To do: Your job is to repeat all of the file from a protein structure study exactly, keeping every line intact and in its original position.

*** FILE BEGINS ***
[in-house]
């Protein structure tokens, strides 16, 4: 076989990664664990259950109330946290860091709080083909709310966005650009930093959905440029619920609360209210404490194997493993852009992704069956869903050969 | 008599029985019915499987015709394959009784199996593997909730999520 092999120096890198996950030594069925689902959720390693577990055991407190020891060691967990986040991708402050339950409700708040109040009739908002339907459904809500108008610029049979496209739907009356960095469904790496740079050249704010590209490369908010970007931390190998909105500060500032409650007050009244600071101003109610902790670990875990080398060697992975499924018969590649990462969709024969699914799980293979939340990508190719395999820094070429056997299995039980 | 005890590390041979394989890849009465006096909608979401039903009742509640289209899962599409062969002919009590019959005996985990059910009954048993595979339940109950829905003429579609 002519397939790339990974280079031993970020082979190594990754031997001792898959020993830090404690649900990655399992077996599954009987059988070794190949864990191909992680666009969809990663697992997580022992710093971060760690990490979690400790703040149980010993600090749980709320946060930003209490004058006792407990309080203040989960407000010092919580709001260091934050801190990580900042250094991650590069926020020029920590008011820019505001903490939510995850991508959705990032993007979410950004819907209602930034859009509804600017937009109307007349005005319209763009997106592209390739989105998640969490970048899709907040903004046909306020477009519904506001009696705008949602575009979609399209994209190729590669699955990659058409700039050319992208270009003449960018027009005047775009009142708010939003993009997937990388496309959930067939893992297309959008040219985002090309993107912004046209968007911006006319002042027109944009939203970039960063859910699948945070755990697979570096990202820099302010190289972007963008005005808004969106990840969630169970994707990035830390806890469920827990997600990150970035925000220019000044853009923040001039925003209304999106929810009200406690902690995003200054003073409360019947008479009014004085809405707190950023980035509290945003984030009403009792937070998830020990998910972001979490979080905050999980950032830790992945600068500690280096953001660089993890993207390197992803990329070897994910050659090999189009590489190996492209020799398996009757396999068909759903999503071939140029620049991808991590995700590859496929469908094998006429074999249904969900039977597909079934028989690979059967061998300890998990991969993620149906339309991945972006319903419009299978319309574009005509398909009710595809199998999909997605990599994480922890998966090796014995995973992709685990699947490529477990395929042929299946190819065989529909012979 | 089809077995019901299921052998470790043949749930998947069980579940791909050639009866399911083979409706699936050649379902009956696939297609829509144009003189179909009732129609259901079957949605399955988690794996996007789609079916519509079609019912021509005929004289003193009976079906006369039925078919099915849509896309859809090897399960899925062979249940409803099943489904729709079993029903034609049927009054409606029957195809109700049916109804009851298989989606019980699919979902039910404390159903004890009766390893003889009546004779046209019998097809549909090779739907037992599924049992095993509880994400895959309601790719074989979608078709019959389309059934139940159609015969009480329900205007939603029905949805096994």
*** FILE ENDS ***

[in-house]
């Protein structure tokens, strides 16, 4: 076989990664664990259950109330946290860091709080083909709310966005650009930093959905440029619920609360209210404490194997493993852009992704069956869903050969 | 008599029985019915499987015709394959009784199996593997909730999520 092999120096890198996950030594069925689902959720390693577990055991407190020891060691967990986040991708402050339950409700708040109040009739908002339907459904809500108008610029049979496209739907009356960095469904790496740079050249704010590209490369908010970007931390190998909105500060500032409650007050009244600071101003109610902790670990875990080398060697992975499924018969590649990462969709024969699914799980293979939340990508190719395999820094070429056997299995039980 | 005890590390041979394989890849009465006096909608979401039903009742509640289209899962599409062969002919009590019959005996985990059910009954048993595979339940109950829905003429579609 002519397939790339990974280079031993970020082979190594990754031997001792898959020993830090404690649900990655399992077996599954009987059988070794190949864990191909992680666009969809990663697992997580022992710093971060760690990490979690400790703040149980010993600090749980709320946060930003209490004058006792407990309080203040989960407000010092919580709001260091934050801190990580900042250094991650590069926020020029920590008011820019505001903490939510995850991508959705990032993007979410950004819907209602930034859009509804600017937009109307007349005005319209763009997106592209390739989105998640969490970048899709907040903004046909306020477009519904506001009696705008949602575009979609399209994209190729590669699955990659058409700039050319992208270009003449960018027009005047775009009142708010939003993009997937990388496309959930067939893992297309959008040219985002090309993107912004046209968007911006006319002042027109944009939203970039960063859910699948945070755990697979570096990202820099302010190289972007963008005005808004969106990840969630169970994707990035830390806890469920827990997600990150970035925000220019000044853009923040001039925003209304999106929810009200406690902690995003200054003073409360019947008479009014004085809405707190950023980035509290945003984030009403009792937070998830020990998910972001979490979080905050999980950032830790992945600068500690280096953001660089993890993207390197992803990329070897994910050659090999189009590489190996492209020799398996009757396999068909759903999503071939140029620049991808991590995700590859496929469908094998006429074999249904969900039977597909079934028989690979059967061998300890998990991969993620149906339309991945972006319903419009299978319309574009005509398909009710595809199998999909997605990599994480922890998966090796014995995973992709685990699947490529477990395929042929299946190819065989529909012979 | 089809077995019901299921052998470790043949749930998947069980579940791909050639009866399911083979409706699936050649379902009956696939297609829509144009003189179909009732129609259901079957949605399955988690794996996007789609079916519509079609019912021509005929004289003193009976079906006369039925078919099915849509896309859809090897399960899925062979249940409803099943489904729709079993029903034609049927009054409606029957195809109700049916109804009851298989989606019980699919979902039910404390159903004890009766390893003889009546004779046209019998097809549909090779739907037992599924049992095993509880994400895959309601790719074989979608078709019959389309059934139940159609015969009480329900205007939603029905949805096994």